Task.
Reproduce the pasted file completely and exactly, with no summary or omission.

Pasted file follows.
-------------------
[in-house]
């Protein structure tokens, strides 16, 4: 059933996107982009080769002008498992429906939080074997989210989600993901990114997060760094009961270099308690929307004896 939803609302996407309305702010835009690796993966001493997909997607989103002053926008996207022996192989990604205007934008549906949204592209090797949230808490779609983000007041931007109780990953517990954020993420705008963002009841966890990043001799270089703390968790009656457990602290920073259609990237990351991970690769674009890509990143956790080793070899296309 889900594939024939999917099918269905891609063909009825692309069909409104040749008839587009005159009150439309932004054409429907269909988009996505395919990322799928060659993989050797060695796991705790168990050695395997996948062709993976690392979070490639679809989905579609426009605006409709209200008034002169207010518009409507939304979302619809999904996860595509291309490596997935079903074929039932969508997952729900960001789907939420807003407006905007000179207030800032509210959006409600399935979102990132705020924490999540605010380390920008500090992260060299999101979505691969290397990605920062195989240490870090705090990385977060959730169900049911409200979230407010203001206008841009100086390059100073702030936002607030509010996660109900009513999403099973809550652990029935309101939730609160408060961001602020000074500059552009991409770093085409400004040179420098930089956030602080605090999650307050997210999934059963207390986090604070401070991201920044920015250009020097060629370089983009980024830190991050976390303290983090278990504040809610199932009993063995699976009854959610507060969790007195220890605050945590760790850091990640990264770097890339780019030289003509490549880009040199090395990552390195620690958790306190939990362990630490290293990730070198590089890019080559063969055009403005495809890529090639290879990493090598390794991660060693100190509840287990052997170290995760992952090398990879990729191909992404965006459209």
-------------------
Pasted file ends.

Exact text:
[in-house]
């Protein structure tokens, strides 16, 4: 059933996107982009080769002008498992429906939080074997989210989600993901990114997060760094009961270099308690929307004896 939803609302996407309305702010835009690796993966001493997909997607989103002053926008996207022996192989990604205007934008549906949204592209090797949230808490779609983000007041931007109780990953517990954020993420705008963002009841966890990043001799270089703390968790009656457990602290920073259609990237990351991970690769674009890509990143956790080793070899296309 889900594939024939999917099918269905891609063909009825692309069909409104040749008839587009005159009150439309932004054409429907269909988009996505395919990322799928060659993989050797060695796991705790168990050695395997996948062709993976690392979070490639679809989905579609426009605006409709209200008034002169207010518009409507939304979302619809999904996860595509291309490596997935079903074929039932969508997952729900960001789907939420807003407006905007000179207030800032509210959006409600399935979102990132705020924490999540605010380390920008500090992260060299999101979505691969290397990605920062195989240490870090705090990385977060959730169900049911409200979230407010203001206008841009100086390059100073702030936002607030509010996660109900009513999403099973809550652990029935309101939730609160408060961001602020000074500059552009991409770093085409400004040179420098930089956030602080605090999650307050997210999934059963207390986090604070401070991201920044920015250009020097060629370089983009980024830190991050976390303290983090278990504040809610199932009993063995699976009854959610507060969790007195220890605050945590760790850091990640990264770097890339780019030289003509490549880009040199090395990552390195620690958790306190939990362990630490290293990730070198590089890019080559063969055009403005495809890529090639290879990493090598390794991660060693100190509840287990052997170290995760992952090398990879990729191909992404965006459209």